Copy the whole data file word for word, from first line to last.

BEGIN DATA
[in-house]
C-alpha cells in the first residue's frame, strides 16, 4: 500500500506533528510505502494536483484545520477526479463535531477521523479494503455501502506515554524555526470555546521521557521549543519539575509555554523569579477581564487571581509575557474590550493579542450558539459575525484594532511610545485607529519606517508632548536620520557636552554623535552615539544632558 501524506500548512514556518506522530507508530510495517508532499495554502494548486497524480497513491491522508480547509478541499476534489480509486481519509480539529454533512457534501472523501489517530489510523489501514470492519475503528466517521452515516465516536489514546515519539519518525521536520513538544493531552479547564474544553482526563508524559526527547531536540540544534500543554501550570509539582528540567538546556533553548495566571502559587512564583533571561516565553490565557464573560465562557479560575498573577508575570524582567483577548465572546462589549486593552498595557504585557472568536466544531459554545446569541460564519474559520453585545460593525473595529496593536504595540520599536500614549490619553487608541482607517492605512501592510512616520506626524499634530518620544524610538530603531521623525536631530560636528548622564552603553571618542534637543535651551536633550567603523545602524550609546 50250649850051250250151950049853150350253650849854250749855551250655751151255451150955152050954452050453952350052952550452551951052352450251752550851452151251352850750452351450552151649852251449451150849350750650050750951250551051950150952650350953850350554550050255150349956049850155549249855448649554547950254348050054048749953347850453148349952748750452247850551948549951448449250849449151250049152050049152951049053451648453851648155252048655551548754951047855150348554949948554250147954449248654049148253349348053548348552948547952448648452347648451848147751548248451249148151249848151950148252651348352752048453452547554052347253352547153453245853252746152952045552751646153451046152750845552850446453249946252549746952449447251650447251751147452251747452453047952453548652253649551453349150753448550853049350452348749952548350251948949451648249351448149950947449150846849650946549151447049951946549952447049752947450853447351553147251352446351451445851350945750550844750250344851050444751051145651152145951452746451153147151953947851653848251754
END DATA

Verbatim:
[in-house]
C-alpha cells in the first residue's frame, strides 16, 4: 500500500506533528510505502494536483484545520477526479463535531477521523479494503455501502506515554524555526470555546521521557521549543519539575509555554523569579477581564487571581509575557474590550493579542450558539459575525484594532511610545485607529519606517508632548536620520557636552554623535552615539544632558 501524506500548512514556518506522530507508530510495517508532499495554502494548486497524480497513491491522508480547509478541499476534489480509486481519509480539529454533512457534501472523501489517530489510523489501514470492519475503528466517521452515516465516536489514546515519539519518525521536520513538544493531552479547564474544553482526563508524559526527547531536540540544534500543554501550570509539582528540567538546556533553548495566571502559587512564583533571561516565553490565557464573560465562557479560575498573577508575570524582567483577548465572546462589549486593552498595557504585557472568536466544531459554545446569541460564519474559520453585545460593525473595529496593536504595540520599536500614549490619553487608541482607517492605512501592510512616520506626524499634530518620544524610538530603531521623525536631530560636528548622564552603553571618542534637543535651551536633550567603523545602524550609546 50250649850051250250151950049853150350253650849854250749855551250655751151255451150955152050954452050453952350052952550452551951052352450251752550851452151251352850750452351450552151649852251449451150849350750650050750951250551051950150952650350953850350554550050255150349956049850155549249855448649554547950254348050054048749953347850453148349952748750452247850551948549951448449250849449151250049152050049152951049053451648453851648155252048655551548754951047855150348554949948554250147954449248654049148253349348053548348552948547952448648452347648451848147751548248451249148151249848151950148252651348352752048453452547554052347253352547153453245853252746152952045552751646153451046152750845552850446453249946252549746952449447251650447251751147452251747452453047952453548652253649551453349150753448550853049350452348749952548350251948949451648249351448149950947449150846849650946549151447049951946549952447049752947450853447351553147251352446351451445851350945750550844750250344851050444751051145651152145951452746451153147151953947851653848251754